I remember that day back in Spring of 2006 almost like it was yesterday. I was pacing in bedroom while reading Romans 4 and then that moment came. I stopped dead in my tracks reading 4:17, “He is our father in the sight of God, in whom he believed—the God who gives life to the dead and calls into being things that were not.” You see for many of my Christian years, I cited that phrase as if it is something we can do, calling those things that be not as though they were. It’s not like I didn’t read the Bible. I read it diligently. But I imposed the philosophy of “speaking things into existence” unto the text. Because it was so popularly taught in my circles, I sincerely believed that words contain power and we can use them to wield that God would move according to the words we spoke, as if our words had some kind of power over circumstances. So when reading Scripture, I brought that presupposition in to whatever I read (such as Mark 11:24).
But during this particular time, I was already being challenged on the fragmented way I had read Scripture and the frequency of ripping verses out of their context. So when I read that verse in it’s context, it really brought to life my propensity to bring presuppositions into the text. That one verse sent ripples through considering elsewhere in the Bible where that did not validate this concept. It struck me so powerfully that I had imposed this thought unto the biblical text and presumed it was the way it was.
In some sense, I think I’ve had one of the moments as I’ve been studying the book of Revelation and eschatology, in general. As I wrote about here, I’ve been reading Revelation with fresh eyes because of certain assumptions that I’ve made for many years when approaching this book. Presumptions included that 1) it tells a story of what will happen in the order; 2) that it describes literal events that will take place in the future and 3) that it involves bringing Israel to salvation as the church has been moved out of the way. In other words, as I wrote about in my last post, I presumed a dispensational premillennial position. Funny thing was that I’ve long had some tensions with some components of this position that I just took for granted because of the presuppositions that I held regarding the futurist chronological literalism of the book. Continue reading
I just received this commentary in the mail having ordered it about a week ago. I normally wouldn’t write a post about how excited I am about my latest book purchase. But this one is a bit special because it fits with the particularly trajectory I’ve been on regarding how I understand the 66 books of the Bible fit together in terms of God’s outworking of his redemptive history.
In a separate post, I’m writing about my departure from dispensationalism a couple of years ago. Now, if you’re not familiar with the term but have spent a significant amount of time in non-denominational churches with baptistic, pentacostal or charismatic leanings, my guess is that you are a dispensationalist and probably don’t realize it. Dispensationalism is a system of seeing the Bible as segmented into separate and distinct dispensations in which God is outworking his purpose with his creation. Dispensationalism considers that Bible prophecies are fulfilled in a literal, historic way such there is a distinction between Israel and the Church. A natural consequence of this distinction is viewing the book of Revelation in exclusively futurist terms in which God will bring certain events to pass in order to save Israel before Jesus’ final return but not before taking the church out of the way through the Rapture. If that is how you read the book of Revelation and believe that God is bringing about a separate plan for Israel than the church, congratulations, you are a dispensationalist.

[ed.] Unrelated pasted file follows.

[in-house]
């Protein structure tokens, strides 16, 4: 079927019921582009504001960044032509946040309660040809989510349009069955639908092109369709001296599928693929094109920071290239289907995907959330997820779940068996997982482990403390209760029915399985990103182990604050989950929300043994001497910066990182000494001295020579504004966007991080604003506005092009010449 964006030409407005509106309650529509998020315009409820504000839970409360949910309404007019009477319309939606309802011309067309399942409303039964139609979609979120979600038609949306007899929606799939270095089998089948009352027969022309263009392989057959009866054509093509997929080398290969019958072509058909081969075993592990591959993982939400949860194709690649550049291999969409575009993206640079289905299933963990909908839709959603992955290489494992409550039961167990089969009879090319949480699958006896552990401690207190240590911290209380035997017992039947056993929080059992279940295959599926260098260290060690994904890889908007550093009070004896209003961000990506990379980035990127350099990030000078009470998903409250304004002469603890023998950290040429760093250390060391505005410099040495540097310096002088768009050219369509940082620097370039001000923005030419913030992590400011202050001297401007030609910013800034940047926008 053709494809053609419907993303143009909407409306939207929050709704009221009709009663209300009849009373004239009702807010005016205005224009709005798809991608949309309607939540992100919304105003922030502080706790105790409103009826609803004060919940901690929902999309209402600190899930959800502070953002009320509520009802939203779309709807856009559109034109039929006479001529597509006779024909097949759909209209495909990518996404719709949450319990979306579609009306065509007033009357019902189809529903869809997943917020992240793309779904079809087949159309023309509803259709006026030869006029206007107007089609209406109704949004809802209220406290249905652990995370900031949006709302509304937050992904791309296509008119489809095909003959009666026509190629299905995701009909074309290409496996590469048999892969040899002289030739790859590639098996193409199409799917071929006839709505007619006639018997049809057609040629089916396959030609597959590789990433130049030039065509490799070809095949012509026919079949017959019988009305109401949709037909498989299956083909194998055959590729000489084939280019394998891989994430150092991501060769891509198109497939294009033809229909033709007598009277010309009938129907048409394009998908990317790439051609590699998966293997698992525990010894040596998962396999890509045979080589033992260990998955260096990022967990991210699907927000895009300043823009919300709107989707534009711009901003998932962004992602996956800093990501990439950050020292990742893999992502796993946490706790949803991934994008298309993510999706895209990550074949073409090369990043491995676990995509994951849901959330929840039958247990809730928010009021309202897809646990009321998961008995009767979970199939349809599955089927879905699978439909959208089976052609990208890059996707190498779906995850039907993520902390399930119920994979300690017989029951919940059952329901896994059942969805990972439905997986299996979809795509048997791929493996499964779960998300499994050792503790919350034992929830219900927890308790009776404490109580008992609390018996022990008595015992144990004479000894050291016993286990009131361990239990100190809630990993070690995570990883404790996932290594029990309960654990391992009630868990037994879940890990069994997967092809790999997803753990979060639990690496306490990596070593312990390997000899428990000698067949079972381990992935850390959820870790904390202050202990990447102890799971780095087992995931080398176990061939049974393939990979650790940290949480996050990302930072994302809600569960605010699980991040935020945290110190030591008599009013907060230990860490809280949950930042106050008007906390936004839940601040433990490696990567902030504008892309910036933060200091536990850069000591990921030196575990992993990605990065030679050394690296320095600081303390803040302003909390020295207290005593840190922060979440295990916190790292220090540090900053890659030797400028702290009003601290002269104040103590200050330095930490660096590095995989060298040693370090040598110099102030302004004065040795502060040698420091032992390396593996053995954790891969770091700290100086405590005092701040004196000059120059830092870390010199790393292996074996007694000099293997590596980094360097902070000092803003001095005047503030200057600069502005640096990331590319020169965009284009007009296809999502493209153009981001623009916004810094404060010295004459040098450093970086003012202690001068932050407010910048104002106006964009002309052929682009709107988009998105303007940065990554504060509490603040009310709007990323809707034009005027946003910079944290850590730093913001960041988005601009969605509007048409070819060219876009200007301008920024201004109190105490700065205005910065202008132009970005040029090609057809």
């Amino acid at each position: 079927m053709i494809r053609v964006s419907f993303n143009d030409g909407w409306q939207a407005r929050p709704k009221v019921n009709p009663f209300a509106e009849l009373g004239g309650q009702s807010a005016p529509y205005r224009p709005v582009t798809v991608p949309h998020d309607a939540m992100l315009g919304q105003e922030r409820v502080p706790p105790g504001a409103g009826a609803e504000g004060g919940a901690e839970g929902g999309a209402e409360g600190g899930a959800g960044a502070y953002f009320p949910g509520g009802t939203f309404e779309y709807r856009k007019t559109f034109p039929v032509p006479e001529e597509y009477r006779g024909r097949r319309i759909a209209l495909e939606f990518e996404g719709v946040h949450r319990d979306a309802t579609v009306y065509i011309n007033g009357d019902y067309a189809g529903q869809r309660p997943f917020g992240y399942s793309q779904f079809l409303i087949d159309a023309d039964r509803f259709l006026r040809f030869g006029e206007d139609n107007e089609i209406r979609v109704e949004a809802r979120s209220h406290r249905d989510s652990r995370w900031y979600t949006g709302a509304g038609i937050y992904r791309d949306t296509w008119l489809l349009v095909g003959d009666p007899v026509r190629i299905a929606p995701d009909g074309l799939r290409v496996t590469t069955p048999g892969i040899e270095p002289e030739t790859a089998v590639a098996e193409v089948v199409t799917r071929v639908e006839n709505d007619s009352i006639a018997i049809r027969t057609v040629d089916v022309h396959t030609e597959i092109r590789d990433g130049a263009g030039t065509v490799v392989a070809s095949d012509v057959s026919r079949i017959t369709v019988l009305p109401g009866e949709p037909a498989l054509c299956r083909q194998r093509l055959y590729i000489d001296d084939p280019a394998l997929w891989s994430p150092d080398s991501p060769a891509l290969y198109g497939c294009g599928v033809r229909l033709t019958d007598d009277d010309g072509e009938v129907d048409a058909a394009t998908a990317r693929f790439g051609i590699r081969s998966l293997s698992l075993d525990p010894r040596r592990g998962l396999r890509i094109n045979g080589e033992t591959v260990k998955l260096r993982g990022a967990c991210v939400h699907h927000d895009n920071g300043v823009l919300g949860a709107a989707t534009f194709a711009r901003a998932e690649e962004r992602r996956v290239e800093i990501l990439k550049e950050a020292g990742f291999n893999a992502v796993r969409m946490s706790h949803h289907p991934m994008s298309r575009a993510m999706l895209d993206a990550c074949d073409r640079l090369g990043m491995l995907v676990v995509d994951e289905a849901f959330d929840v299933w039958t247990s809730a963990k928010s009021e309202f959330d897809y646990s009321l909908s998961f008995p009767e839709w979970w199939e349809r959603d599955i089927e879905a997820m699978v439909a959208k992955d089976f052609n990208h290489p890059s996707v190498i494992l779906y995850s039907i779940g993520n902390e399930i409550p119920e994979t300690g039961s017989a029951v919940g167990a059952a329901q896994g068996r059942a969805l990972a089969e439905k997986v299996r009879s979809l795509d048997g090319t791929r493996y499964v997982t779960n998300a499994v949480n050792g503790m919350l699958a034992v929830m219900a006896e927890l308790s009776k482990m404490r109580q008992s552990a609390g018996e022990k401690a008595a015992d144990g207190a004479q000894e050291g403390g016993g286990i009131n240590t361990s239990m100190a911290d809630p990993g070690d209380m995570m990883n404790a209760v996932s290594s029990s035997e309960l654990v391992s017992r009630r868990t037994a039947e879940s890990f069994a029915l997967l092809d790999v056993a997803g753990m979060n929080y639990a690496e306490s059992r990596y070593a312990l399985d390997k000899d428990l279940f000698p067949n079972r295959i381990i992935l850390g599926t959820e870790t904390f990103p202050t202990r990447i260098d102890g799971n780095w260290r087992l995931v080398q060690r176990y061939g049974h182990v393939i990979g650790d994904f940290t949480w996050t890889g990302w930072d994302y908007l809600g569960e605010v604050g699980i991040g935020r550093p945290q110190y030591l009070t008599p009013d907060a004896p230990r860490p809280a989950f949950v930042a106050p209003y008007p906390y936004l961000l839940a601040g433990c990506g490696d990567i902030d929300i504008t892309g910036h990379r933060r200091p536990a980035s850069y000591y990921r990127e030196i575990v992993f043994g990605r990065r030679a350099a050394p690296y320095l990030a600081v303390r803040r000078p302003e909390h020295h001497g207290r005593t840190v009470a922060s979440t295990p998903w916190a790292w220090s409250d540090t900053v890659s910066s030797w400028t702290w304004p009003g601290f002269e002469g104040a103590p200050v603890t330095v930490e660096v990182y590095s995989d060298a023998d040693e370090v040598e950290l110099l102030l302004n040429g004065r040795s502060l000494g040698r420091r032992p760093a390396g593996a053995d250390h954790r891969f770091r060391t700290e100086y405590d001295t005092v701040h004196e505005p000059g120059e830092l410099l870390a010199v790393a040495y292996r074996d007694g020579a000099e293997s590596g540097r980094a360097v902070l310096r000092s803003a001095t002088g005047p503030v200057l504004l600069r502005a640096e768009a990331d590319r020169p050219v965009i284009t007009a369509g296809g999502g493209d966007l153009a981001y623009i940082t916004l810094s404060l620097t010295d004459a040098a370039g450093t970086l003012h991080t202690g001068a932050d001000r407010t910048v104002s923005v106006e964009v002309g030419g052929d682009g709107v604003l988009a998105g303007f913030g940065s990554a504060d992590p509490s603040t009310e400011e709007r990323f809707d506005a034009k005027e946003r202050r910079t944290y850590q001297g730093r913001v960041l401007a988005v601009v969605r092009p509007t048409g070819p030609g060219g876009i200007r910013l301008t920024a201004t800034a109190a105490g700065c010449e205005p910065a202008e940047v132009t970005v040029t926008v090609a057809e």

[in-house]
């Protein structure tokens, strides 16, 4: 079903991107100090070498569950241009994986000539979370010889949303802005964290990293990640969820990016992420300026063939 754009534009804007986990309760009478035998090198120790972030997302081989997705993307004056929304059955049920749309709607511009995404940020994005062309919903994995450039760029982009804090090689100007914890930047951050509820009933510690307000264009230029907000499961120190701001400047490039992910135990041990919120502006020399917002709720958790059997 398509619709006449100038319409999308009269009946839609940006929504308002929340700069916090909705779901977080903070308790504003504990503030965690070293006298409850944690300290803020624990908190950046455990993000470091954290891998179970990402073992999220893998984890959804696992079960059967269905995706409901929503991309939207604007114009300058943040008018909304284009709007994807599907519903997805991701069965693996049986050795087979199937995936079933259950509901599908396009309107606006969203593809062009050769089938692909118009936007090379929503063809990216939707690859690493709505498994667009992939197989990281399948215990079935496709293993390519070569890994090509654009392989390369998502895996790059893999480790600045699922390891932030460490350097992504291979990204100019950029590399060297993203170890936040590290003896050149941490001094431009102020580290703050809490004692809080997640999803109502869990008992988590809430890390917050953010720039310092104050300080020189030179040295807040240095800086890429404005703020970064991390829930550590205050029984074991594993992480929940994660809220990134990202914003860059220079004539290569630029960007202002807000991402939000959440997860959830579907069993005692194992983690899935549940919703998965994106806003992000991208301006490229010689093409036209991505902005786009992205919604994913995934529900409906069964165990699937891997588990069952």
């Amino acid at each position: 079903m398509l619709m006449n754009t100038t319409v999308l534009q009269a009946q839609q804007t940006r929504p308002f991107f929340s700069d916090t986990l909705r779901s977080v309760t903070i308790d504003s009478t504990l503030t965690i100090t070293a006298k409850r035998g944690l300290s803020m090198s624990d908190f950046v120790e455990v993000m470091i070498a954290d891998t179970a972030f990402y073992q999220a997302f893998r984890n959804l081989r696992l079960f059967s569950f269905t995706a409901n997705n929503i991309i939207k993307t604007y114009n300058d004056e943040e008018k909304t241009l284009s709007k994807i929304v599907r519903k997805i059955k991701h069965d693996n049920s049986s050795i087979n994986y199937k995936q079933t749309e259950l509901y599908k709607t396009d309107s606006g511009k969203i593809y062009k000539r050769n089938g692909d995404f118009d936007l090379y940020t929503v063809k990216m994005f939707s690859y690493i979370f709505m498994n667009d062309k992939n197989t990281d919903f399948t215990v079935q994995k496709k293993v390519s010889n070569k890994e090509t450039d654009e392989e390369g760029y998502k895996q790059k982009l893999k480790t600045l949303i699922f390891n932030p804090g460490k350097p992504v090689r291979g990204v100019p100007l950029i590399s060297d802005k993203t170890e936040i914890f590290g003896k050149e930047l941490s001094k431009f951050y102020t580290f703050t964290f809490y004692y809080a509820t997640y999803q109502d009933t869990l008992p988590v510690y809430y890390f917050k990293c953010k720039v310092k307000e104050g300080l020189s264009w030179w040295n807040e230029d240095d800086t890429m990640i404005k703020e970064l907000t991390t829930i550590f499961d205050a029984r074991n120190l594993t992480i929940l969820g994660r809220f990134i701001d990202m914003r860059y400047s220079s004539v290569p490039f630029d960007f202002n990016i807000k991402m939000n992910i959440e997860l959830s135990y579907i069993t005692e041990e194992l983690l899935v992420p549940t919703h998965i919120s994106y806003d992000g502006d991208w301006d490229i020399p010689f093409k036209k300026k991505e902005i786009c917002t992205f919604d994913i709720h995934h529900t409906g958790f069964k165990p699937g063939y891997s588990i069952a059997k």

Now this is a very brief and generalized sketch since dispensational theology has evolved since it’s formal articulation with John Nelson Darby in the latter 19th century. Following Darby’s work, earlier articulations treated God’s distinct treatment of the Israel vs the church in such disparate ways that it left Bible students and scholars thereafter to continually pursue how these distinctions related to God’s redemptive plan through Christ. Earlier articulations, such as under C.I. Schofield and Lewis Sperry Chafer (founder of Dallas Theological Seminary) considered the church as an interruption (or intercalation as Chafer proclaimed) of God’s plan for Israel such that the kingdom of God was deferred until the millennium reign from Jerusalem since it was at that time Jesus would fulfill the Davidic covenant (Rev. 20–interpreting of course that Rev. 20 refers to a literal 1,000 earthly reign). It’s easy to see the charged of two-ways of salvation, especially with Chafer’s dual covenantalism (the reference of new covenant in the NT as something different than the reference in the OT). Revised dispensationalists, such as Charles Ryrie brought some correction to the unnatural dualistic nature of God’s outworking but still considered a future for the millennial kingdom in which God would bring salvation for Israel. Continue reading